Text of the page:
Patients with schizophrenia are 50 per cent more likely to die of cancer than the general population, a French study shows.
The researchers found cancer was the second most common cause of death in patients with schizophrenia, after suicide.
The 11-year study covered 3,470 schizophrenia patients, 476 of whom died. This was an overall mortality rate four times higher than the general public.
The most common cause of death was suicide, occurring in 4.2 per cent of patients. The second most common cause was cancer, at 2.2 per cent.
In men with schizophrenia, all cancer mortality was not higher than in the general population, but lung cancer mortality was 2.2 times higher.
Factors significantly associ-ated with lung cancer mortality included being a smoker, dura-tion of smoking, smoking more than 10 cigarettes a day, age at study onset and duration of schizophrenia.
In women with schizophre-nia, all cancer mortality was 17 per cent higher, and breast can-cer mortality 2.8 times higher than in the general population.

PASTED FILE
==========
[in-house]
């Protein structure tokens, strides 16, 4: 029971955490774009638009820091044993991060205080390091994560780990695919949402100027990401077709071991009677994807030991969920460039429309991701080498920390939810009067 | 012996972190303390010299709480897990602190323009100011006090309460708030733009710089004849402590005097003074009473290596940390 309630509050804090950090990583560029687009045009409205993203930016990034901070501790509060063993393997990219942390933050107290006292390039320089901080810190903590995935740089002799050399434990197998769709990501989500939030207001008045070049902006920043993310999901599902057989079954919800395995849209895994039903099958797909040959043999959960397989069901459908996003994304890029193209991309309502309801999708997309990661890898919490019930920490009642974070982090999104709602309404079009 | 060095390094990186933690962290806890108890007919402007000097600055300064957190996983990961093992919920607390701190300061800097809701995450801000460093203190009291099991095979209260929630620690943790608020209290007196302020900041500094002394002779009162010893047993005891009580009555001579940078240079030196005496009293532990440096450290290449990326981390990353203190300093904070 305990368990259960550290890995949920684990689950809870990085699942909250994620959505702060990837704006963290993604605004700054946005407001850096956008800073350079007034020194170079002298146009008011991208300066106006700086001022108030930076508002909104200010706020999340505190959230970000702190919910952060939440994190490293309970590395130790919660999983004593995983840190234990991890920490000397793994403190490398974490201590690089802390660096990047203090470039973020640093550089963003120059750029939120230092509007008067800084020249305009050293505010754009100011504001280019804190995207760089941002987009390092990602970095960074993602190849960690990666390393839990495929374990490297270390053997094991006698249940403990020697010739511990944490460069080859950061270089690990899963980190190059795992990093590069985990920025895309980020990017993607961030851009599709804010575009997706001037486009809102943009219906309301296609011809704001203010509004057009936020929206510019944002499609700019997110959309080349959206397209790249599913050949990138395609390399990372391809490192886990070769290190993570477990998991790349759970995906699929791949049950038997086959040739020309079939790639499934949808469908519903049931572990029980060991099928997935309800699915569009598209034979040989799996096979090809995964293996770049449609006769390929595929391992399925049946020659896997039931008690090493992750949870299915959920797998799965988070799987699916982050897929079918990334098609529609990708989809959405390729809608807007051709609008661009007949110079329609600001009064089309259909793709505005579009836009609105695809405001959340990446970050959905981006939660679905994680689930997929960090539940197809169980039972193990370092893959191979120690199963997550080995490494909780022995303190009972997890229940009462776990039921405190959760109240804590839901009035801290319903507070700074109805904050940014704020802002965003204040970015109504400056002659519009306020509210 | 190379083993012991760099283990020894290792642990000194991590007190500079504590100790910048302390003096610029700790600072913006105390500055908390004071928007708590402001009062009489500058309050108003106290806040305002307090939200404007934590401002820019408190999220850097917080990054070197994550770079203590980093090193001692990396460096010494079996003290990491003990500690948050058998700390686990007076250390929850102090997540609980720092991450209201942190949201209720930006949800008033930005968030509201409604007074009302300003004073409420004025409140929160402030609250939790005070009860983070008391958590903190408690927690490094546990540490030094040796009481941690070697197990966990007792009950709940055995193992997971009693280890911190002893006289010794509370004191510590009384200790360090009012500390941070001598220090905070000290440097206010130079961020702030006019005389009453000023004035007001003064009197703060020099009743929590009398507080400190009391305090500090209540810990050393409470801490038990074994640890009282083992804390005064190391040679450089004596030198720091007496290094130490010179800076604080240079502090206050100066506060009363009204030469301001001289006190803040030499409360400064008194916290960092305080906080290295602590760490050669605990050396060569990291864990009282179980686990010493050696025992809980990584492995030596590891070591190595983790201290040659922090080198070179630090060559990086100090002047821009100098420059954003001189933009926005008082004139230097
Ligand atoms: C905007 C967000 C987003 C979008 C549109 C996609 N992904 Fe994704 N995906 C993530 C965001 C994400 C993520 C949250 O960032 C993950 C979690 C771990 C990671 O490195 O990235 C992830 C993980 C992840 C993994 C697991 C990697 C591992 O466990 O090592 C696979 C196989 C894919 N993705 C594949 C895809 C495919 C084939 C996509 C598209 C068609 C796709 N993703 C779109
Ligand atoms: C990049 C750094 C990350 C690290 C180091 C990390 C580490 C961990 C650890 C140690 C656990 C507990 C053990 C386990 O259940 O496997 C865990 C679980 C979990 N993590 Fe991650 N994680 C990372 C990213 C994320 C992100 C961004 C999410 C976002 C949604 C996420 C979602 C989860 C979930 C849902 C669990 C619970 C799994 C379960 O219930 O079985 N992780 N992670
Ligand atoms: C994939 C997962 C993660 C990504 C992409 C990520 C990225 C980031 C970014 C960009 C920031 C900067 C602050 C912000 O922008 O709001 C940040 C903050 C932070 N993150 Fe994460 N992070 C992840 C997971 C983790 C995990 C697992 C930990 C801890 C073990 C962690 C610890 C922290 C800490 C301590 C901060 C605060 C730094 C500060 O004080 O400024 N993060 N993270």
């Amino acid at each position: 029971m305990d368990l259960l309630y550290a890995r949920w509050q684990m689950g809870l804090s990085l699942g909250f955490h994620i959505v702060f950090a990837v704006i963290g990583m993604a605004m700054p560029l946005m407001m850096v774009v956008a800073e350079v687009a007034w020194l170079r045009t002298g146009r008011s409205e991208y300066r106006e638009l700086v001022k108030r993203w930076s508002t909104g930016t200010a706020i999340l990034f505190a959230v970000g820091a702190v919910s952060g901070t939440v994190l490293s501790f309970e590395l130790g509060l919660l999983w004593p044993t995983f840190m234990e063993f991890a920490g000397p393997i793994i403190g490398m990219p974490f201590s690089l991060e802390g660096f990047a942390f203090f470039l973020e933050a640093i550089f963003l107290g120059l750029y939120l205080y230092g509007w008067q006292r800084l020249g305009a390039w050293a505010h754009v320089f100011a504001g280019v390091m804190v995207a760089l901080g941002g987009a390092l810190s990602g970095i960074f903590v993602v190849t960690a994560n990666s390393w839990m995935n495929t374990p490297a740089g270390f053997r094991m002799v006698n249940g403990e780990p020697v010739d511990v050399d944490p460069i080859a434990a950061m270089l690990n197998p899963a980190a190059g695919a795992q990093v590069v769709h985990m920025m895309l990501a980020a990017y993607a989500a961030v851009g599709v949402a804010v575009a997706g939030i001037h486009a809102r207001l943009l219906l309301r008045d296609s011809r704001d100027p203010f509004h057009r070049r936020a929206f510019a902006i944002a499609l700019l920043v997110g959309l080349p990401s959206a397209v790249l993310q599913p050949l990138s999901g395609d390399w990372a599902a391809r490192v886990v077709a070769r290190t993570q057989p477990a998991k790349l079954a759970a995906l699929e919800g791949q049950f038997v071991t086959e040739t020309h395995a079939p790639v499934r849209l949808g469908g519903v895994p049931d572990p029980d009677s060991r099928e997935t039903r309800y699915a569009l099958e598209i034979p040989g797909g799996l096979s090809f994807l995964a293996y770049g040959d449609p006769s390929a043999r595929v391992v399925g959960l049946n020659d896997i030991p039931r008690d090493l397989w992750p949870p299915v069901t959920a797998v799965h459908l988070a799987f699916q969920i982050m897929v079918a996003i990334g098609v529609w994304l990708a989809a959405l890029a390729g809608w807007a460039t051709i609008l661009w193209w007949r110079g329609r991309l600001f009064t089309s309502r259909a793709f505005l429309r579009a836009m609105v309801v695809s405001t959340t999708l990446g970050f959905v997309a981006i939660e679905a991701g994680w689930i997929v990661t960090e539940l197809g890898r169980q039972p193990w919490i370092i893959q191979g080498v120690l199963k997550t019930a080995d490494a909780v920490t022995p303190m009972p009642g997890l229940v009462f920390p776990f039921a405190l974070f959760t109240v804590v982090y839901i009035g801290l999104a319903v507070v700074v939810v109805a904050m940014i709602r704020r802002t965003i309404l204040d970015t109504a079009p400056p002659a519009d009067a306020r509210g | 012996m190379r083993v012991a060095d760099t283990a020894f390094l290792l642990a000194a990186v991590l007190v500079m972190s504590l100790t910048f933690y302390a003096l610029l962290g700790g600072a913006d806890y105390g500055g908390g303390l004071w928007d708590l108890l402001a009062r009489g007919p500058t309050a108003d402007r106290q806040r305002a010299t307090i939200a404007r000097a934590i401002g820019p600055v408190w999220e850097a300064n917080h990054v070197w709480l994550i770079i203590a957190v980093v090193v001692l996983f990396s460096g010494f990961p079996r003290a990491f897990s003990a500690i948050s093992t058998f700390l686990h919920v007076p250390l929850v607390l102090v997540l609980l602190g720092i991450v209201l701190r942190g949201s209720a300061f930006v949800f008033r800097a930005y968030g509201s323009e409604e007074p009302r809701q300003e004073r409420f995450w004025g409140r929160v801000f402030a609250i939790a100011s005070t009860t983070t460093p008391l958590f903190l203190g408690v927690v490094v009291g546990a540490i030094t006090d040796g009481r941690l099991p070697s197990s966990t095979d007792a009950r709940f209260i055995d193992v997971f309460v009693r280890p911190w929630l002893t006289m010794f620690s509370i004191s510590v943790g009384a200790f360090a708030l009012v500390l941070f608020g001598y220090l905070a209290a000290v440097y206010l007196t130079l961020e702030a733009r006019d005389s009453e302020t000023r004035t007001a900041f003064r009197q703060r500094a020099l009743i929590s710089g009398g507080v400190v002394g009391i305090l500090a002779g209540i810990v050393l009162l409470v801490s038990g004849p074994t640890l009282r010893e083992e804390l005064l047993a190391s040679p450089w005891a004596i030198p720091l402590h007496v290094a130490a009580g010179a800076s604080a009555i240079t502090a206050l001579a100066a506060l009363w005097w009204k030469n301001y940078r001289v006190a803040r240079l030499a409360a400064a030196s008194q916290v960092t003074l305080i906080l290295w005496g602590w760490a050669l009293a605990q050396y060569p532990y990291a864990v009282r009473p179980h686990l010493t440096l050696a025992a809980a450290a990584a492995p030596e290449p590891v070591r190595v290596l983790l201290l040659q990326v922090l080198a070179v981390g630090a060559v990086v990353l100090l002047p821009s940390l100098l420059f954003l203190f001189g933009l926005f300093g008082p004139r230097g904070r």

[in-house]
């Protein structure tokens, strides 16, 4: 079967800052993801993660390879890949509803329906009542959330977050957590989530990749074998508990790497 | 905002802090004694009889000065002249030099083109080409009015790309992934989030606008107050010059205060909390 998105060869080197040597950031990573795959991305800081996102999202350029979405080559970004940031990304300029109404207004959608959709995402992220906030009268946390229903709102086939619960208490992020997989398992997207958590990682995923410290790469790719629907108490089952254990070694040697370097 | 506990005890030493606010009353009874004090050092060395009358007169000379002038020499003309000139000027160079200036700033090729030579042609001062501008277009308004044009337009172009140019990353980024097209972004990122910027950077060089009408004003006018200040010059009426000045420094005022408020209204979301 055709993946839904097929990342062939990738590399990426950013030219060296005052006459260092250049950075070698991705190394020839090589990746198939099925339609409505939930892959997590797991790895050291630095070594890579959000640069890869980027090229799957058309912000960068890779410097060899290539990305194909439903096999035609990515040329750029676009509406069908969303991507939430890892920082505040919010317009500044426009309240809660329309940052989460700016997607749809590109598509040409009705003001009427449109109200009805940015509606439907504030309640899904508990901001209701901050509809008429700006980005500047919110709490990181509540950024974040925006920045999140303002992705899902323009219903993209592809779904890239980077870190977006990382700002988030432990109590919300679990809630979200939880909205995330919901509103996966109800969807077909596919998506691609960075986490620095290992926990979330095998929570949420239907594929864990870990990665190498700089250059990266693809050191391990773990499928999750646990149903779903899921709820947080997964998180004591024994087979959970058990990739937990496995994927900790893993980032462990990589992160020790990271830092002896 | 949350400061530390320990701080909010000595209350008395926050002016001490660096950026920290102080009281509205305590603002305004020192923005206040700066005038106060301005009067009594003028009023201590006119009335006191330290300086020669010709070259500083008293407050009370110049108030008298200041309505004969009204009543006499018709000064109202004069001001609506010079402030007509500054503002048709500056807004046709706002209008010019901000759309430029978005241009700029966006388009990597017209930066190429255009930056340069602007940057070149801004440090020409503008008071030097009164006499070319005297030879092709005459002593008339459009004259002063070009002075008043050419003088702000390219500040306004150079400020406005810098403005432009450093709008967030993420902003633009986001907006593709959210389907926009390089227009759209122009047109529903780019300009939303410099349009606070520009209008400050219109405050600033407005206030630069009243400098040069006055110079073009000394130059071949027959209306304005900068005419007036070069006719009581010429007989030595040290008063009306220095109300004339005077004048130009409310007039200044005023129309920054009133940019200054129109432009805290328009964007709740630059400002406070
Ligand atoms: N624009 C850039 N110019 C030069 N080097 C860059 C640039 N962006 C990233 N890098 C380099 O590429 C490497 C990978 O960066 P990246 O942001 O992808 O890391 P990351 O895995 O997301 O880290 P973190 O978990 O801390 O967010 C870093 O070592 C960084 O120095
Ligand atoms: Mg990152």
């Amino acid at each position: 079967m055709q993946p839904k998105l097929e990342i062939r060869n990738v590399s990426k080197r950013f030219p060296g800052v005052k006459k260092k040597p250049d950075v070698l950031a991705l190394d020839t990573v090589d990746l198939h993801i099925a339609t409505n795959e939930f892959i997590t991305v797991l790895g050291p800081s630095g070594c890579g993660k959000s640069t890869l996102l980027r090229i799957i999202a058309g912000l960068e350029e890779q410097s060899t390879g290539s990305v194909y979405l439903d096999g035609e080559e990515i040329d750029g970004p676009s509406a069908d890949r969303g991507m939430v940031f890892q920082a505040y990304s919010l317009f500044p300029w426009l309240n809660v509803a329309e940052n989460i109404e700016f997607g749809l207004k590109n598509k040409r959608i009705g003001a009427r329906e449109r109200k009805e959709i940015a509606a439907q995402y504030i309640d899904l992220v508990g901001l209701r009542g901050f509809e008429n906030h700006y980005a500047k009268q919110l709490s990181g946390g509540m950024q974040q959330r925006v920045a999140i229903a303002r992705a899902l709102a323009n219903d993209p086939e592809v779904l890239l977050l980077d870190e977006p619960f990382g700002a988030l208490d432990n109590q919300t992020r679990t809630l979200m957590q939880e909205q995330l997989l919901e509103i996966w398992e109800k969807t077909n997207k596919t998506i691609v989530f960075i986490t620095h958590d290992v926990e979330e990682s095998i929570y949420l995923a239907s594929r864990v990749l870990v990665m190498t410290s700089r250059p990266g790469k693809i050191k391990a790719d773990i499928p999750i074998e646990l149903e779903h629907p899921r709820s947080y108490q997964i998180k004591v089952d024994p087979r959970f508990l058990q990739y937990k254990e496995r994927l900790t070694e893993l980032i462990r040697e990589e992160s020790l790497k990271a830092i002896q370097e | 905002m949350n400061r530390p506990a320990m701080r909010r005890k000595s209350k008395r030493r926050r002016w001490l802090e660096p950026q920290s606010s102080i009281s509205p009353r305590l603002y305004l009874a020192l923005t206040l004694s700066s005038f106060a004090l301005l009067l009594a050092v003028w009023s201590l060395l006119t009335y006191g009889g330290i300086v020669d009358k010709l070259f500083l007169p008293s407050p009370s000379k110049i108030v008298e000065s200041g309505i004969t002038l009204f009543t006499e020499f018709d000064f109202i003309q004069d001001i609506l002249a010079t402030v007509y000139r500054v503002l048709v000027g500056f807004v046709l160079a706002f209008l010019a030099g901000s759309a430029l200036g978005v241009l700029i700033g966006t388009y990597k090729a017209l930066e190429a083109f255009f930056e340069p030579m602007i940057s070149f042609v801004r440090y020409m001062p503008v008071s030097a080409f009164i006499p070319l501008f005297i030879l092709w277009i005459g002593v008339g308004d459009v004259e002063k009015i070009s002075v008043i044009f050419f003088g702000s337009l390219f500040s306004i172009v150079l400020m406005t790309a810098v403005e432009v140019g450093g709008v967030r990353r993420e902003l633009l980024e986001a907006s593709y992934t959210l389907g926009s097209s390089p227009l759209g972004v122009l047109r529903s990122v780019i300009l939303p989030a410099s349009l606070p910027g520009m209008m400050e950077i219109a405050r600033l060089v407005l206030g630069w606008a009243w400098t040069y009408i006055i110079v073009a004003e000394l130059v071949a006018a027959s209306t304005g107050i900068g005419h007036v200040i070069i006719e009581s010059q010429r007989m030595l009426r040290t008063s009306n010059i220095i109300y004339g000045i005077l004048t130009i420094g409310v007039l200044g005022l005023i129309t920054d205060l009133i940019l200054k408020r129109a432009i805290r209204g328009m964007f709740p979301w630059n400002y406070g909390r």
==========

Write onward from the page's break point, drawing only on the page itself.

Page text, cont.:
Lead researcher Professor Frederic Limosin of the University of Reims said: 'We know that schizophrenic patients have a life expectancy that is around 20 per cent lower than the average population. In male patients there is a higher rate of smoking that could account for the increased lung cancer. But the raised breast cancer risk in females is more difficult to account for.
'It could be caused by a drug treatment used in schizophre-nia or related to these women having fewer children.
'Schizophrenia patients con-sult later, so they are diagnosed with cancer later and treated when it has reached a more advanced stage,' he added.
'There is a need for GPs to monitor this patient group care-fully and assess them for signs of cancer.'
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